You all know my usual deal, I like to listen to music while doing something else and depending on how good an album is, I either find myself finishing the task with ease or in the case of We Need to Talk, sitting on my couch with my eyes closed listening to every lyric and getting lost in the story. At only 36 minutes long, the album is definitely a product of the streaming era since the songs are catchy and say a lot in a short time, but end too quickly for my liking. That isn’t on Tayla, the average song length has dropped almost 30 secs since hip-hop was born, so it makes sense that most artist now make shorter songs. Plus, they want you to repeat the track since they’re getting paid for every stream. My listening of that album alone may put Tayla and any future Tayla Jr. through college.
Opening with “I Want You” and “Homiesexual”, the fun tracks set the tone. I think it’s the fact that both are produced with that fun bass bop from Wynne Bennett that makes them stick out. Bennett also co-produced “PYNK” by Janelle Monae, and you can hear that same energy. “Homiesexual” specifically stood out with that syncopated ‘80s type of beat, which I haven’t heard anyone else do as well recently.
“Slow Dancing” is cool, not too heavy on message, just a nod to the things that Tayla enjoys as well as the struggle of enjoying them. Sometimes I don’t get what the artist was aiming for, and I’m ok with that. Is the song fun? Yes. Does Tayla have a dope voice and do dope songs? Yes. Moving on then, because “Me vs. Us” had me all kinds of happy. The layered production is full. It has weight to it, unlike some of the R&B pop that has come out in recent years. Tayla might be producing shorter tracks on par with the trends but her production level is above most, and “Me vs. Us” manages not to be minimal, but full, and that isn’t easy to pull off.
The interlude “What Can I Say” confuses the eff out of me. It was produced by Mike Sabath, who at 19 worked on some really good tracks (look up “it’s not u it’s me” by Bea Miller & 6lack). It sounds like a song: Tayla channels some Janelle Monae, then goes into full-on diva vocals for maybe five seconds and then the songs ends, leaving you wanting WAY MORE. I ended up running it back three times and was annoyed it kept ending knowing damn well the ending was coming when Tayla kicked it into gear. I guess if anything, the interlude was to bridge from an ok song like “Slow Dancing” to the emotional vocals on “Afraid to Fall.” Sampling the notification sound initially bugged me, but I can’t hate on it being well-used.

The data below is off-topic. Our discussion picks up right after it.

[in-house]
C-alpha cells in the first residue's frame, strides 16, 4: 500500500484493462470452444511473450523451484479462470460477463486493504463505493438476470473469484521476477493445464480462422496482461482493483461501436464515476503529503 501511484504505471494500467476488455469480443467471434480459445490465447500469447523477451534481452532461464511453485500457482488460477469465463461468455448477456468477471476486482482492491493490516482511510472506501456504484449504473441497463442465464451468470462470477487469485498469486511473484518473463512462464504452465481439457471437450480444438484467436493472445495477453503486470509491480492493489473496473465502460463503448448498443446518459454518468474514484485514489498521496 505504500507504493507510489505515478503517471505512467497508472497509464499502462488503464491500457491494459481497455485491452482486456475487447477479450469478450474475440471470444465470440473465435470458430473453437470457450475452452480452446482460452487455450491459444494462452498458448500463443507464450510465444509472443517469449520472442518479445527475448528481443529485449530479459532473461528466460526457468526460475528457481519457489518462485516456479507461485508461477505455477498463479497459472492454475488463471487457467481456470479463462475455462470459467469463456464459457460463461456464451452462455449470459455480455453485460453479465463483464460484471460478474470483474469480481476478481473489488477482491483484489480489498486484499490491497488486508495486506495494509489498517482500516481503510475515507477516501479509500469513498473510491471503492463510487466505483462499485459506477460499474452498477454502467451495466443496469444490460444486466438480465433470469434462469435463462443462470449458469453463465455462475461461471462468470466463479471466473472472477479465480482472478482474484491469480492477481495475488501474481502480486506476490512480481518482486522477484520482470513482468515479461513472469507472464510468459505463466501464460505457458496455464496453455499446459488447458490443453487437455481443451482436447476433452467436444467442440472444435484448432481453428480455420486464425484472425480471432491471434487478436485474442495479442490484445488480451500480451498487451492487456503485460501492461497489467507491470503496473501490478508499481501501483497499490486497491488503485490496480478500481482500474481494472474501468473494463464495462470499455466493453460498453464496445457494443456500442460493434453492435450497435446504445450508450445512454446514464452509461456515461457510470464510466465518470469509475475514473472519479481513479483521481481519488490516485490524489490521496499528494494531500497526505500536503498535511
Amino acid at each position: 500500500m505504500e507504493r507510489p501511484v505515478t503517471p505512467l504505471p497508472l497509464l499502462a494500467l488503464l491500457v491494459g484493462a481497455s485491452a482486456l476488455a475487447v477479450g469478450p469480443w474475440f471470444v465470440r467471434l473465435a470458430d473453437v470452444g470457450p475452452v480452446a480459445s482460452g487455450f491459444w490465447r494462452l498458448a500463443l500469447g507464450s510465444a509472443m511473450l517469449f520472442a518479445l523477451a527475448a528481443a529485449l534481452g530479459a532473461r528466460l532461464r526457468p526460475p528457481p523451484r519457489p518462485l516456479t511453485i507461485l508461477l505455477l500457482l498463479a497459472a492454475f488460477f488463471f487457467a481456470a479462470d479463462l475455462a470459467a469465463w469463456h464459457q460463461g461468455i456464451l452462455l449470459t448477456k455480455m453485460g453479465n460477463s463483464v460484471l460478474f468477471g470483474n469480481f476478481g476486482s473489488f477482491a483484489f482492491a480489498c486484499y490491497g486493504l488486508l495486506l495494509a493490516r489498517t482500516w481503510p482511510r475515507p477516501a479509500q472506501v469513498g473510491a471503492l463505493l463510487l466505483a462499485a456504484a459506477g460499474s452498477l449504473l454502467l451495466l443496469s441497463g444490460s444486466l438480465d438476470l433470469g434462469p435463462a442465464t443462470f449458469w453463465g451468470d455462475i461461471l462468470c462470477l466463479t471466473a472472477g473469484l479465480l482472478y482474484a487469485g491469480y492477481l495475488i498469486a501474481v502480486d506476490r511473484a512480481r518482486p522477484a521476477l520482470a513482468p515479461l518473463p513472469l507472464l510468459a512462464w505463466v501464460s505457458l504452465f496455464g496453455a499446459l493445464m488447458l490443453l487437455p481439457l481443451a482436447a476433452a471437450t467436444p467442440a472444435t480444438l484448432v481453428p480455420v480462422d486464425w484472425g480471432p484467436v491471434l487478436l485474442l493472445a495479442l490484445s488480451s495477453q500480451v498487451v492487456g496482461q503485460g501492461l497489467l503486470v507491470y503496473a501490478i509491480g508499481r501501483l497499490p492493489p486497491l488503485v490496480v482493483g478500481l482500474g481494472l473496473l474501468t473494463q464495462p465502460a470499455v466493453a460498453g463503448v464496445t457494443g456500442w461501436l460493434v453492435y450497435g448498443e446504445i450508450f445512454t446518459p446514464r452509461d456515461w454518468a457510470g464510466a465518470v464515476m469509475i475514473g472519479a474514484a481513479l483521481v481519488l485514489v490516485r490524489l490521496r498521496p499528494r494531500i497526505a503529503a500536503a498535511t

The “Happy Birthday” interlude is fun, but it was an odd choice to sandwich “Afraid to Fall” between two interludes, especially since it would have worked so well before the title track “We Need to Talk,” which sounded a bit like an Ariana track… and y’all this is where my world started to make sense. Up until this track, I was listening to this album blind. I was online and saw a tweet about Tayla Parx, so I clicked it, next thing I knew it was the album I wanted to review. So here I am listening to this album, and I get to “We Need to Talk” and I immediately said “Hmm this sounds like an Ariana track.” I do a quick web search to see if Ariana helped write the song, ‘cause at this point, I am full-on in blissful ignorance on who wrote for who. Well wasn’t I smacked in the face with the facts: Tayla is an actress, songwriter and an artist in her own right. I moved on to “Disconnected” and enjoyed 77 seconds of pure bliss and again had another new fave track on the album. “We Need to Talk” has all the markings of a pop/R&B hit and I am extremely happy Tayla kept it for herself. “Disconnected” is weird, but the type of weird I like and appreciate. You have to have some real confidence in your voice to put that type of filter on it and knowing it will shine through. Auto-tune “helps” a voice but that filter on a less talented vocalist could have hurt the track, and trust me, it did not.